If outrage could be magnified, commodified and made into hard currency — and then accessorized with sloppy rainbow dreadlocks — that billion-dollar bankroll would be Tekashi 6ix9ine, the rapper-troll whose main goal in life is rubbing others’ noses in his mess.
That’s hardly editorializing when you consider the title of his his fresh-from-prison-release new album: “TattleTales.” This from a guy who has nearly made snitching into an ugly art form by taunting the vert Brooklyn gang he snitched on.
Also among 6ix9ine’s claims to fame: the criminal act of having a 13-year-old child pose sexual acts as part of a livestream video; his alleged choking a 16-year-old in a Houston shopping mall; An admission of having ordered a hit on Chief Keef, just one of many fellow rappers (see also: Trippie Redd, Meek Mill, Lil Durk) with whom 6ix9ine has shared an Internet beef.
In the run-up to this week’s release of his first LP after an early release from prison (due to COVID-19), and his full-album follow-up to 2018’s “Dummy Boy,” 6ix9ine managed to make himself even more unlikeable, painting targets on his back while taunting those who might kill him. When he wasn’t busy last week trolling L.A. gang members by revealing his location in the Hollywood Hills, 6ix9ine managed to sneak in his first post-prison interview with the New York Times. There, he suggested he’ll vote for vote for Trump in the upcoming presidential election, vowed to continue to use the N-word (despite not being Black) because he’s from Brooklyn, kind of admitted that he inflates his streaming figures through bots and pre-roll ads (“Who doesn’t? Everybody inflates their numbers”), declared that his snitching on his one-time gang brethren was no worse than what they did to him, and compared himself to one of hip-hop’s most beloved figures, Tupac Shakur.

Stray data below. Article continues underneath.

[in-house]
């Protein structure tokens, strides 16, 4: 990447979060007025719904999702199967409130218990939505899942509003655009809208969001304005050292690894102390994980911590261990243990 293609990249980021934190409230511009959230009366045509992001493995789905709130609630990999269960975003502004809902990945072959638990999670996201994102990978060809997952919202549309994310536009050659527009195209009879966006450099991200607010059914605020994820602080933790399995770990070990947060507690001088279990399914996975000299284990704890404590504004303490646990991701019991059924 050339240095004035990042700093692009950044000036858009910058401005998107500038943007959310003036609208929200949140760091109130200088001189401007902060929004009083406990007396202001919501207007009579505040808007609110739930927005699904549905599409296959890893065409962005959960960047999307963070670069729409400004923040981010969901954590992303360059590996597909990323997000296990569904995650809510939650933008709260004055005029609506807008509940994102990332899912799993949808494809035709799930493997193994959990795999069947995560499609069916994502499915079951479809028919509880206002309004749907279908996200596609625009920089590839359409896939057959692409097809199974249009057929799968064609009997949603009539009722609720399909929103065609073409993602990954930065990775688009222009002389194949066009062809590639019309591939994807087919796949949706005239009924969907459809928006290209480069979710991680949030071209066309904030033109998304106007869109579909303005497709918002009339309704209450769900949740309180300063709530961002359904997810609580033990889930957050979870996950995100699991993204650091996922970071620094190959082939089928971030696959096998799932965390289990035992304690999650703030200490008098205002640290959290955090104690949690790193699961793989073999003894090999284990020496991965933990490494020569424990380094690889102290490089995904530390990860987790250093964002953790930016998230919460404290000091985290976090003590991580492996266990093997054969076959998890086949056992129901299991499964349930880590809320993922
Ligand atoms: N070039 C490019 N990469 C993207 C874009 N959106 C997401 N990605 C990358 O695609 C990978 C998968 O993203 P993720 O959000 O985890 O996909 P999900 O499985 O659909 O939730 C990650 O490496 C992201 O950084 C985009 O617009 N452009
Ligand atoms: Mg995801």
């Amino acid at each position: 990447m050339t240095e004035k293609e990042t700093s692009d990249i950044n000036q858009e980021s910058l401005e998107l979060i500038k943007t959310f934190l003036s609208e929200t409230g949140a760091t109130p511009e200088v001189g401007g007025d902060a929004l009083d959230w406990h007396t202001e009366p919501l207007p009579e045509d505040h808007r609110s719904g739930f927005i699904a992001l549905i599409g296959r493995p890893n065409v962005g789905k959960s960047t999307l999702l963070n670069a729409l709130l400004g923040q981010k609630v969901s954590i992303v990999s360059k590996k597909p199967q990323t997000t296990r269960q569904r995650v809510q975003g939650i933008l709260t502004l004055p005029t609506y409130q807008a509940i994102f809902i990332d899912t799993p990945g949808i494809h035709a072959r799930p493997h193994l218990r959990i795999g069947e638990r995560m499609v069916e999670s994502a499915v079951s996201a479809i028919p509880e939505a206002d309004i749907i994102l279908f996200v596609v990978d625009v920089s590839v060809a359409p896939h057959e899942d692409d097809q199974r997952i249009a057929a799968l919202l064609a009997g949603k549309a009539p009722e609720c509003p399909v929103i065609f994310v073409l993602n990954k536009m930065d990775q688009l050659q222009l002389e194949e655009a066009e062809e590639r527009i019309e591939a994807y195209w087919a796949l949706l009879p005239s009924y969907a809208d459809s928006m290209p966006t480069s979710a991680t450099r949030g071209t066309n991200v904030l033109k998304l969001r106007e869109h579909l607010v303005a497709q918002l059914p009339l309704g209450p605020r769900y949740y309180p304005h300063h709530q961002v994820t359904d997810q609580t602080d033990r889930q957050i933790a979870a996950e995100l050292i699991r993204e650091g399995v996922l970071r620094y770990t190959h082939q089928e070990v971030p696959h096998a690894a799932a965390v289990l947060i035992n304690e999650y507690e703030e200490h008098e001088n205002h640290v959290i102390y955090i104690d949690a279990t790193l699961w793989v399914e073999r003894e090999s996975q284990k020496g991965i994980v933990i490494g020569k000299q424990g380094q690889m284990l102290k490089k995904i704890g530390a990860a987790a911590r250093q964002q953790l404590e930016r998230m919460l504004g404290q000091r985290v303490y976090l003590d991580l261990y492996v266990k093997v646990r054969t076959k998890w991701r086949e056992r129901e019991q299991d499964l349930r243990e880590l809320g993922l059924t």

Few are spared from ridicule, be it those of the muslim faith (“GOOBA”); Ray Charles (on “Charlie,” 6ix9ine waxes, “Ray Charles, I ain’t never seen a b— I need”); John Cena (on “Gata”); and North Korea’s dictator (“Nini” features the unfortunate rhyme: “Leave them in a coma like Kim Jong Un / Body operation like Kardashian”).
Of his blink-and-you’ll-miss-it time in prison, 6ix9ine offers “Locked Up 2,” which offers insight into his legal strategy (“Fighting with my lawyers for a better offer”) and cautions his former gang associates (“Everybody wanna talk the street code / But only followin’ is convenient for them / They quick to tell you that they’d ride for you, die for you / But quick to bite the hand that feeds them”). On “GTL,” he hints at having even more to rat (“They can say what they want, they don’t know what I know / Ain’t nothing you can tell me about this life I chose / I was facing 47, you was sitting at home”) and on the album’s closing track “AVA,” he shares “Don’t trust nobody / Show no love to nobody / N– wanna take what’s mine / N– want my life.”
The moderately less outrageous examples of his Times trolling included defending his lack of interest in socially conscious music to being a Big Mac provider (“You don’t go to McDonald’s and get filet mignon”), while claiming he’ll never change (“Why would I want to? It’s made me millions of dollars”).
6ix9ine is both a newsmaker and a notable part of the hip-hop continuum, although the jury is out on whether his billions of YouTube views point to a knack for hitmaking or just the result of the ridiculous things he says and rhymes. 6ix9ine may himself provide an answer in the track “Trollz,” when he raps: “I know you don’t like me, you wanna fight me / You don’t want no problems at your party, don’t invite me.” A statement of fact and good sense — irritating, but true.